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What Happens If You Fail the ASVAB?

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The Armed Services Vocational Aptitude Battery, or ASVAB, test is an entrance exam that anyone wishing to join the military must take. In order to enlist, the applicant must meet the minimum score on the Armed Forces Qualification Test, or AFQT, portion of the ASVAB for a particular branch of the military. As of 2011, a minimum score of 31 was required to enter the service, but the requirements regularly change. Anyone who fails to achieve a minimum score may take the tests again.

Waiting Period

Anyone who did not score high enough on the ASVAB the first time must wait at least one calendar month, or 30 days, before retaking the test. Should you fail it a second time, another 30-day wait is required. After failing to meet the minimum requirements for a third time, the waiting period for a retake is six months. Failure to abide by these guidelines will invalidate an applicant’s score.


Studying is the key to improving any test score. Some websites offer tips on how to study for the ASVAB. For example, Flashcard Secrets offers flashcards that contain general topics covered on the ASVAB test. Since the final test score will be the one used for enlistment purposes, it is a good idea not to try for just the minimum score, but to actually perform as well as possible on the test. The kind of jobs you can get once enlisted depends on the ASVAB scores.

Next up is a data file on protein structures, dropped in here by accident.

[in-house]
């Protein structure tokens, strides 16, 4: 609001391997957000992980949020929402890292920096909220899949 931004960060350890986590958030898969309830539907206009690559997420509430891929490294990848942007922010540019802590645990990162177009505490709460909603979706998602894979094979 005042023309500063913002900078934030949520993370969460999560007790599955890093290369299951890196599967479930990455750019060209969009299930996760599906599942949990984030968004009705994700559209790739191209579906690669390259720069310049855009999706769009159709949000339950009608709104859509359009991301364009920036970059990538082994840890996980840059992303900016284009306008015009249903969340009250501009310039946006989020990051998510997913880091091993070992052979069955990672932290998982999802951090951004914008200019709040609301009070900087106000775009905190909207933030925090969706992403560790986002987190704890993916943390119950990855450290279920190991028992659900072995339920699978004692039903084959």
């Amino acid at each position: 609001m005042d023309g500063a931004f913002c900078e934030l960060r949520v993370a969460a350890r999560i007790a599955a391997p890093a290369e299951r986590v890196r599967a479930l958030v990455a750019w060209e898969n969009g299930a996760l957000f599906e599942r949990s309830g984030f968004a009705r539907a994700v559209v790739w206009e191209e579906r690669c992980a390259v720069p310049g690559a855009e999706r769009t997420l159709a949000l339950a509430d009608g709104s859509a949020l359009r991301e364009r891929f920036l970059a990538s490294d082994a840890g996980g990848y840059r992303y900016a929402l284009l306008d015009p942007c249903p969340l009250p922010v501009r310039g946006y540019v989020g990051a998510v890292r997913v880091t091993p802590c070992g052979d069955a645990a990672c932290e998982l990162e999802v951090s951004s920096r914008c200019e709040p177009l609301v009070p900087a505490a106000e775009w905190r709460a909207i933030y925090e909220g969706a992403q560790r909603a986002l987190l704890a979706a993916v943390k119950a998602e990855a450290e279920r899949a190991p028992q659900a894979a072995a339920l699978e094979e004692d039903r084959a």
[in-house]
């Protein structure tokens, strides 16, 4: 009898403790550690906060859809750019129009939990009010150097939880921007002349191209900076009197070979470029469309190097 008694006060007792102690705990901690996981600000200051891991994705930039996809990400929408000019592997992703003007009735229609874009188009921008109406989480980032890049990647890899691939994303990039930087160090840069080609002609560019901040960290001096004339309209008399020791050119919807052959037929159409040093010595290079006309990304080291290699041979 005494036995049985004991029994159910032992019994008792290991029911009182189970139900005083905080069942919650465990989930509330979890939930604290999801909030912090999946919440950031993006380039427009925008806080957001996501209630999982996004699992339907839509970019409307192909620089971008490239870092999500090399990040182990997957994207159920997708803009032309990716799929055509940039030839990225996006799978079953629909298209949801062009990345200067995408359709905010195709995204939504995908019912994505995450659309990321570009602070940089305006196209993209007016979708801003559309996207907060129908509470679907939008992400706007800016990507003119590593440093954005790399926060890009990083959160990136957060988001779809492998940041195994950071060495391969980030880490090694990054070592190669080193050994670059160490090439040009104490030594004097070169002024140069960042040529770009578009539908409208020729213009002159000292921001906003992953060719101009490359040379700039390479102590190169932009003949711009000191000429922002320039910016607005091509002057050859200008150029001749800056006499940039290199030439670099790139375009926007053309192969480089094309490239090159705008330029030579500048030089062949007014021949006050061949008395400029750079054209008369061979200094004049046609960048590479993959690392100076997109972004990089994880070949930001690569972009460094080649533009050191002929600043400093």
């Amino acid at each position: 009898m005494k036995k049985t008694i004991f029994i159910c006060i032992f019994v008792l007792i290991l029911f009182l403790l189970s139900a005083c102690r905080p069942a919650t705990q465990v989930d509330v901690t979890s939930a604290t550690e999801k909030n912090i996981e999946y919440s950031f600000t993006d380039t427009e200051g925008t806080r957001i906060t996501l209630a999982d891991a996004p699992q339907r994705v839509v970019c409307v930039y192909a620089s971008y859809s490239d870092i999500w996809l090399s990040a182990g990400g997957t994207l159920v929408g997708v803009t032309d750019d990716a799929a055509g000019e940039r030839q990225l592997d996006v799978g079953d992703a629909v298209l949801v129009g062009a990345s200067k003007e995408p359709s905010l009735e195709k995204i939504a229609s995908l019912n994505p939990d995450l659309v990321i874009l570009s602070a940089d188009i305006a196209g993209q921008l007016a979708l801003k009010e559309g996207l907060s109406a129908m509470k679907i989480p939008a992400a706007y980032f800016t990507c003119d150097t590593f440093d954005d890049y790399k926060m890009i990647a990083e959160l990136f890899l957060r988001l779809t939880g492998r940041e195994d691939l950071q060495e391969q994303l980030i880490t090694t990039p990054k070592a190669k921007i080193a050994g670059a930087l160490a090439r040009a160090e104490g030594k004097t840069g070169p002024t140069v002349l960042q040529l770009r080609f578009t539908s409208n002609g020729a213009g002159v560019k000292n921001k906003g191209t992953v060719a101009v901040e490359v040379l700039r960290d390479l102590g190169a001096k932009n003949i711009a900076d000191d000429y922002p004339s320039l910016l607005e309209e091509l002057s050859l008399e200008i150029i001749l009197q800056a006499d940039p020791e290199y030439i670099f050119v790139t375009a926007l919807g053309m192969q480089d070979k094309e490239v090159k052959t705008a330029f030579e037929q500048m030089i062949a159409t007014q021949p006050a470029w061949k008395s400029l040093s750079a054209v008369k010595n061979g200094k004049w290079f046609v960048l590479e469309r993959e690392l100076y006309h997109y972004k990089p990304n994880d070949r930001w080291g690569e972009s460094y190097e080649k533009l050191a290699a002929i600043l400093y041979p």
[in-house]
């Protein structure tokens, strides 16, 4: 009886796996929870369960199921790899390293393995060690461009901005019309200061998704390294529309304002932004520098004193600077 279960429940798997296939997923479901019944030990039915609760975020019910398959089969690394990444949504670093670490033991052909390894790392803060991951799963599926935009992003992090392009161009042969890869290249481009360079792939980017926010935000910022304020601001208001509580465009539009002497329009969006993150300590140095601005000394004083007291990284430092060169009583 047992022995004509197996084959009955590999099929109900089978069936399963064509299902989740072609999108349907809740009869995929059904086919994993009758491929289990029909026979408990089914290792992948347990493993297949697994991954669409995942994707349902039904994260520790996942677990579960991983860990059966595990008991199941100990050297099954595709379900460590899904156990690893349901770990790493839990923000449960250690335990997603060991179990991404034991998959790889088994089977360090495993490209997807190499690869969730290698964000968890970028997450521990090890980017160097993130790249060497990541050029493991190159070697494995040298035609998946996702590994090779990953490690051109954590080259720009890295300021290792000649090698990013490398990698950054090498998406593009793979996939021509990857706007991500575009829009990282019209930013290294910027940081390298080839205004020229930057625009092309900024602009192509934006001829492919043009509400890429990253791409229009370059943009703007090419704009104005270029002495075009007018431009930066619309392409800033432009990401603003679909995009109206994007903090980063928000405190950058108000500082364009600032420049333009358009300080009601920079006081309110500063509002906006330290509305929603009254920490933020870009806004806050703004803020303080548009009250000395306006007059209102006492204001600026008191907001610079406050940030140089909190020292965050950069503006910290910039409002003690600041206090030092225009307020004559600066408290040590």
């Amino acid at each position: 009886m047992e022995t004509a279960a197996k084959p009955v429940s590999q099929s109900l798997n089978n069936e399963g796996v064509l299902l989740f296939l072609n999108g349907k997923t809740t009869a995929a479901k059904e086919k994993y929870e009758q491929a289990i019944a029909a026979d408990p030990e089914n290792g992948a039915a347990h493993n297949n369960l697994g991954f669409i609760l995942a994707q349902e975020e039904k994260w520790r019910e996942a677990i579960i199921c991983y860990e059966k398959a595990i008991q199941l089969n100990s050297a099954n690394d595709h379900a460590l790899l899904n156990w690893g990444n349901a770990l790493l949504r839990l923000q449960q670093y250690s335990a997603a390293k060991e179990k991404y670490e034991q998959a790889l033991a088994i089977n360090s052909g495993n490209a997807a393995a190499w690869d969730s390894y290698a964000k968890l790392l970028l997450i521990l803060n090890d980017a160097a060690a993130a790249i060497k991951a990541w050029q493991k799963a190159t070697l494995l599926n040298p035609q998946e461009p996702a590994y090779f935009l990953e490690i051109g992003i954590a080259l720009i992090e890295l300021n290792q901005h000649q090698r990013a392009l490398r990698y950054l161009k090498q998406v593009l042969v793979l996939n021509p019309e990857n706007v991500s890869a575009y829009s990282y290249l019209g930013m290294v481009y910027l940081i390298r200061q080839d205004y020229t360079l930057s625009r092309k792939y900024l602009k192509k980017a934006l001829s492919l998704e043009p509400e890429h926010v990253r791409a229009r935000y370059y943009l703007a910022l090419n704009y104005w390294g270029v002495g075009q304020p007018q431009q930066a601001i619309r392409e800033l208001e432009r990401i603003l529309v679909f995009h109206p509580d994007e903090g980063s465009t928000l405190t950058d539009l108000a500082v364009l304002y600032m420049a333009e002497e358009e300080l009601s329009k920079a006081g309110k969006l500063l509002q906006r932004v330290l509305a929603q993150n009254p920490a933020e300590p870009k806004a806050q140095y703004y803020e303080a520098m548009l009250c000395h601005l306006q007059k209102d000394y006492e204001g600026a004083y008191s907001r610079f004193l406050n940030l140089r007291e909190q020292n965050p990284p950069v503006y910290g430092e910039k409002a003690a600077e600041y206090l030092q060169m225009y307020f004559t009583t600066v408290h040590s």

Retake Entire ASVAB

You must retake the entire test, or more appropriately, the entire battery of tests, not just the area in which you received an insufficient score. That is why it is important to study all areas that will be covered on the test, though more time should be devoted to the areas in which you scored poorly. In addition, anyone caught cheating or being disruptive during the ASVAB will have his score invalidated and be unable to take the test again for at least six months

Improvement Standards

Anyone who retakes the ASVAB within a six-month window and improves his score by 20 or more points will need to take a confirmation test. This is not necessarily the result of an integrity issue, but a way to make sure the way the applicant scored reflects what he really knows. Most applicants do not need to worry about this, however, as that level of improvement on the ASVAB is not common.


Jordan Bruns has been writing since 1998. His most recent position was as a columnist for the movie section of Prior to that, he was a volunteer movie critic for the "Palladium Item" in Richmond, Indiana. Bruns has a Bachelor of Arts in communications from Indiana University.